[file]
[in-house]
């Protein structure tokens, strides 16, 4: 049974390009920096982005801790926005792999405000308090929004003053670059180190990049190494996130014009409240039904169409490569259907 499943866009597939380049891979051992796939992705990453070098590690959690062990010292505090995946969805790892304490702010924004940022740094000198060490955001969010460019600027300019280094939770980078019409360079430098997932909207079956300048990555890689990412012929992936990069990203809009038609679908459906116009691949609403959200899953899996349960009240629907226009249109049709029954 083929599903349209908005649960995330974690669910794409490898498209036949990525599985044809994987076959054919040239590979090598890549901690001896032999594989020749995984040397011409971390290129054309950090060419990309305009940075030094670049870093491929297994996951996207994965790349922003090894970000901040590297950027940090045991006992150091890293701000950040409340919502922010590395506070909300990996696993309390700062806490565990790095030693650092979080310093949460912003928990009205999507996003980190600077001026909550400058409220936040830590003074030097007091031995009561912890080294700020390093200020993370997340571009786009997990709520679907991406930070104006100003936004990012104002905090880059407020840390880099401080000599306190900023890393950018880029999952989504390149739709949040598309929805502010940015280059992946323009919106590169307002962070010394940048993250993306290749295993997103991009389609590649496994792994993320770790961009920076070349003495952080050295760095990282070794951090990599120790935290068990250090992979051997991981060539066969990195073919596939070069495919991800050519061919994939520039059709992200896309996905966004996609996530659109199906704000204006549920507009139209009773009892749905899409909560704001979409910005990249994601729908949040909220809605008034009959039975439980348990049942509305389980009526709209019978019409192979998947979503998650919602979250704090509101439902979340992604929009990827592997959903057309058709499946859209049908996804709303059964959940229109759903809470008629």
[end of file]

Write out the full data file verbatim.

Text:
[in-house]
């Protein structure tokens, strides 16, 4: 049974390009920096982005801790926005792999405000308090929004003053670059180190990049190494996130014009409240039904169409490569259907 499943866009597939380049891979051992796939992705990453070098590690959690062990010292505090995946969805790892304490702010924004940022740094000198060490955001969010460019600027300019280094939770980078019409360079430098997932909207079956300048990555890689990412012929992936990069990203809009038609679908459906116009691949609403959200899953899996349960009240629907226009249109049709029954 083929599903349209908005649960995330974690669910794409490898498209036949990525599985044809994987076959054919040239590979090598890549901690001896032999594989020749995984040397011409971390290129054309950090060419990309305009940075030094670049870093491929297994996951996207994965790349922003090894970000901040590297950027940090045991006992150091890293701000950040409340919502922010590395506070909300990996696993309390700062806490565990790095030693650092979080310093949460912003928990009205999507996003980190600077001026909550400058409220936040830590003074030097007091031995009561912890080294700020390093200020993370997340571009786009997990709520679907991406930070104006100003936004990012104002905090880059407020840390880099401080000599306190900023890393950018880029999952989504390149739709949040598309929805502010940015280059992946323009919106590169307002962070010394940048993250993306290749295993997103991009389609590649496994792994993320770790961009920076070349003495952080050295760095990282070794951090990599120790935290068990250090992979051997991981060539066969990195073919596939070069495919991800050519061919994939520039059709992200896309996905966004996609996530659109199906704000204006549920507009139209009773009892749905899409909560704001979409910005990249994601729908949040909220809605008034009959039975439980348990049942509305389980009526709209019978019409192979998947979503998650919602979250704090509101439902979340992604929009990827592997959903057309058709499946859209049908996804709303059964959940229109759903809470008629």